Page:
HOUSTON (Reuters) - A rugby revolution is taking place in the United States where it is hoped the launch of a new professional league will unlock the potential of the game in the world’s biggest sports market, former Ireland international Justin Fitzpatrick said.
Fitzpatrick is coach of the Houston SaberCats, one of seven sides competing in the inaugural season of Major League Rugby (MLR) that kicked off last month, the latest attempt by the 15-man game to gain traction in North America.
“The potential in this market is huge and rugby has been the fastest growing sport in the U.S. in the past five years,” Fitzpatrick told Reuters. “Major League Rugby is the logical step in unlocking that potential and already we are seeing a tremendous response to the competition.
“I firmly believe that in 15 or 20 years, Major League Rugby could rival Super Rugby and the top European leagues. That is the potential that exists here from both a playing and commercial point of view.”
Prior to the start of the season, MLR signed television deals with ESPN and CBS Sports Network, which ensured that all 31 games will be broadcast nationally.
“We are the first professional sport to have a national broadcasting deal right out of the gate. That is huge,” Fitzpatrick said.
“When you combine the elements that our game has visually – it is a fast-paced and collision-based sport, but also has the elements of respect, it is an easy sell to America. Once they are exposed to it, as they have been in growing numbers, they fall in love with the sport.”
The league currently has teams from Austin, Houston, Glendale (Colorado), New Orleans, San Diego, Seattle and Salt Lake City, with a New York side to start competing from 2019.
“To have an American competition that brings that inter-city rivalry and allows rugby to be accessible to more local markets is going to really help grow the game,” Fitzpatrick said.
“In an American sporting context, that’s how it works – Seattle playing Houston, Chicago playing Atlanta. You have to have that intercity rivalry.
“If we can get 10-12 teams in the next few years, which is looking very promising, we will be in a strong position.”
With teams restricted to five foreign imports, MLR is hoping to draw players primarily from two areas – both largely untapped to this point.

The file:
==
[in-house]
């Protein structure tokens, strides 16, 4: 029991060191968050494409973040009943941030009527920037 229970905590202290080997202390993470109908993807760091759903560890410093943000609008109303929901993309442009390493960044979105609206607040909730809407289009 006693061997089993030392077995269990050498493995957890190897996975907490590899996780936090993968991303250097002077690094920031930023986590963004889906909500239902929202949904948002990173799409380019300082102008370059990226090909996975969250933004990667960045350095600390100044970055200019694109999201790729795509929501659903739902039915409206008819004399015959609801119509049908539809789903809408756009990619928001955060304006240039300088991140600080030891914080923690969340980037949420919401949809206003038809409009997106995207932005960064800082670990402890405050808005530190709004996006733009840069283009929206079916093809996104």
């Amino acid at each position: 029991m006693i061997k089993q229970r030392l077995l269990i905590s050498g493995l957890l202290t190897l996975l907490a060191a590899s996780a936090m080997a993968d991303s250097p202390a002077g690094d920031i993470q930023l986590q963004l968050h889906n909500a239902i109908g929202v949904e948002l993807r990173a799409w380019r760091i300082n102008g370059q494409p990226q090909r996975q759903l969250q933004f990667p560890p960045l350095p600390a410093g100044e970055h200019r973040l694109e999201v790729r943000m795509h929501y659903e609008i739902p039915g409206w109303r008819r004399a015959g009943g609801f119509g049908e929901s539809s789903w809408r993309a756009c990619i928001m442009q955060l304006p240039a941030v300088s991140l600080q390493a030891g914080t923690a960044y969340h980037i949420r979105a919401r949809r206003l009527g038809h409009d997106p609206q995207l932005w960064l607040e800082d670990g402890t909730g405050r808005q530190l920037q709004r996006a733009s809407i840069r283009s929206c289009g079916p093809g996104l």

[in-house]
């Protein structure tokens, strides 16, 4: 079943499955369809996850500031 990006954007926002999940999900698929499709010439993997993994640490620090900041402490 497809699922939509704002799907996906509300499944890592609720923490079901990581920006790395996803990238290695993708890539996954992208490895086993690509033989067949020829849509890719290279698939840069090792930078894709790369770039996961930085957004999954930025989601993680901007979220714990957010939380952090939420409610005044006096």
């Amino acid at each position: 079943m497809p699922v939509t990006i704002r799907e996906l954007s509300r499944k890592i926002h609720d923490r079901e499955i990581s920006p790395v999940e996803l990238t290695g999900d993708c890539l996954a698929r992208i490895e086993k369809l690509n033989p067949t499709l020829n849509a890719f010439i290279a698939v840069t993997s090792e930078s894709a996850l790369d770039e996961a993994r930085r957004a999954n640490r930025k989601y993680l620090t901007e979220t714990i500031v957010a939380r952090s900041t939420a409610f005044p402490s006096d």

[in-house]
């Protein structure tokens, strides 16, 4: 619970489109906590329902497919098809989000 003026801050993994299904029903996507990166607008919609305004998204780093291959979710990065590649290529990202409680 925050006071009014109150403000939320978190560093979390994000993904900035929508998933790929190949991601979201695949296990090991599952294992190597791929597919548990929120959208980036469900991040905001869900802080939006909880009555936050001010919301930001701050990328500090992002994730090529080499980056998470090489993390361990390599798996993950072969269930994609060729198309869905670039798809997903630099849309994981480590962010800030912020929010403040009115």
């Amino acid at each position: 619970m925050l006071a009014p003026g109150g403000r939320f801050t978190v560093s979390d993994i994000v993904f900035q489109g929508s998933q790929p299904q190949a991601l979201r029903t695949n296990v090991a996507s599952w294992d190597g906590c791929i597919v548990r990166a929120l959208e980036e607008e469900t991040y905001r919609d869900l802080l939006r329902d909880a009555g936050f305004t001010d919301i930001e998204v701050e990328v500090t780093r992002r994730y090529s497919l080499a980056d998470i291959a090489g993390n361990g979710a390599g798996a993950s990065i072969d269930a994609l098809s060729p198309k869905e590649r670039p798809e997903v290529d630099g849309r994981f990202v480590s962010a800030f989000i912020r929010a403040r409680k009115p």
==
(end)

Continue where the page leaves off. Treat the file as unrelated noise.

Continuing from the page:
“How many incredible athletes fall just short of making it to the major sports in America? Be it American football or basketball, only a very small percentage go on to play professionally,” said Fitzpatrick.
“But what happens to the rest? Most just give up, but we want to be able to give those tremendous athletes an opportunity to play professional sport. We have already had players cross over with some success.
“Most have never played rugby before, so it is a process to teach them the sport, but they come with such incredible athletic ability that it is very exciting.”
Fitzpatrick acknowledges that for rugby to truly succeed in the U.S., they need players engaged from an early age, not only to play the game, but also become supporters of the sport.
“Over the last five years a lot of that has happened at youth and high school level. Even 10 years ago, most guys or girls were coming into the sport at the college level,” he said.
“That is starting to change and in terms of demographic, youth and schools rugby is much bigger than club rugby in Houston.
“We understand that we need to expose kids to rugby at earlier ages and give them avenues to play and compete. We have been partnering with high schools and colleges to help grow their efforts and now we can offer them a professional team as an outlet.”
The SaberCats are also hoping to break ground on their own stadium in Houston this month.
“To be building what will be the number one purpose-built rugby stadium in the U.S. is very exciting,” he said.
“It speaks volumes about how far the game has grown that people, whether it be in the corporate world, government or the local community, are so excited about rugby.
“I toured here with Ireland in 2000 and we played in New Hampshire in front of 2,000 or 3,000 people. Fifteen years later I was sitting in a box at Soldier Field, one of the most iconic venues in sport, with 65,000 people there to watch the USA play New Zealand.
“Look on cable TV and see how accessible rugby is, when it wasn’t probably even 10 years ago. Whether it is Super Rugby, the (English) Premiership, Championship Rugby or the Six Nations, it is there to be watched.”
Reporting By Nick Said, editing by Pritha Sarkar